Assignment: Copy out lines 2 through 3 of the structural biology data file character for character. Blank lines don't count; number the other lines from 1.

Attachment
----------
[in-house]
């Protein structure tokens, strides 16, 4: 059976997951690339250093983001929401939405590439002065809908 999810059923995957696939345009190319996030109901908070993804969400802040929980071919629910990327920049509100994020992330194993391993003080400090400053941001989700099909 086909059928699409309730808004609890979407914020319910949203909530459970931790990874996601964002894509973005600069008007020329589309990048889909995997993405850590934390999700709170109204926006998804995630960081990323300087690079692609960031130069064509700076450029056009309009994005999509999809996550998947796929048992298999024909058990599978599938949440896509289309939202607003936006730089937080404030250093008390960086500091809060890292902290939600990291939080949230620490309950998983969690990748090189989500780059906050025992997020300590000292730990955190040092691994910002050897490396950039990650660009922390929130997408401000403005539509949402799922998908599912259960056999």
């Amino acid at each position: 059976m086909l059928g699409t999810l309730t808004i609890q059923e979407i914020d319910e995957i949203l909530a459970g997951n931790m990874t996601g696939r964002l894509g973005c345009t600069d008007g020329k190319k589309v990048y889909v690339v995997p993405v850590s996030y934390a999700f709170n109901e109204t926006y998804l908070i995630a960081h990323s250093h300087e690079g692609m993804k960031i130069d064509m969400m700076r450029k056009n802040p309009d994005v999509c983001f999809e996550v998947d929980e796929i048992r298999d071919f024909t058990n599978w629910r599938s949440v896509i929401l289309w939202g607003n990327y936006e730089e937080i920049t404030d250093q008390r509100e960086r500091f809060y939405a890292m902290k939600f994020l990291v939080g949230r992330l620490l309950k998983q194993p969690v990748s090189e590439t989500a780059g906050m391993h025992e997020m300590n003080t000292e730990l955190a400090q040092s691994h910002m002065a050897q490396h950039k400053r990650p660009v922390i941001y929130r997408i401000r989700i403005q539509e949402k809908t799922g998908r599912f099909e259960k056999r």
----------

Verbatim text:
């Protein structure tokens, strides 16, 4: 059976997951690339250093983001929401939405590439002065809908 999810059923995957696939345009190319996030109901908070993804969400802040929980071919629910990327920049509100994020992330194993391993003080400090400053941001989700099909 086909059928699409309730808004609890979407914020319910949203909530459970931790990874996601964002894509973005600069008007020329589309990048889909995997993405850590934390999700709170109204926006998804995630960081990323300087690079692609960031130069064509700076450029056009309009994005999509999809996550998947796929048992298999024909058990599978599938949440896509289309939202607003936006730089937080404030250093008390960086500091809060890292902290939600990291939080949230620490309950998983969690990748090189989500780059906050025992997020300590000292730990955190040092691994910002050897490396950039990650660009922390929130997408401000403005539509949402799922998908599912259960056999």
């Amino acid at each position: 059976m086909l059928g699409t999810l309730t808004i609890q059923e979407i914020d319910e995957i949203l909530a459970g997951n931790m990874t996601g696939r964002l894509g973005c345009t600069d008007g020329k190319k589309v990048y889909v690339v995997p993405v850590s996030y934390a999700f709170n109901e109204t926006y998804l908070i995630a960081h990323s250093h300087e690079g692609m993804k960031i130069d064509m969400m700076r450029k056009n802040p309009d994005v999509c983001f999809e996550v998947d929980e796929i048992r298999d071919f024909t058990n599978w629910r599938s949440v896509i929401l289309w939202g607003n990327y936006e730089e937080i920049t404030d250093q008390r509100e960086r500091f809060y939405a890292m902290k939600f994020l990291v939080g949230r992330l620490l309950k998983q194993p969690v990748s090189e590439t989500a780059g906050m391993h025992e997020m300590n003080t000292e730990l955190a400090q040092s691994h910002m002065a050897q490396h950039k400053r990650p660009v922390i941001y929130r997408i401000r989700i403005q539509e949402k809908t799922g998908r599912f099909e259960k056999r």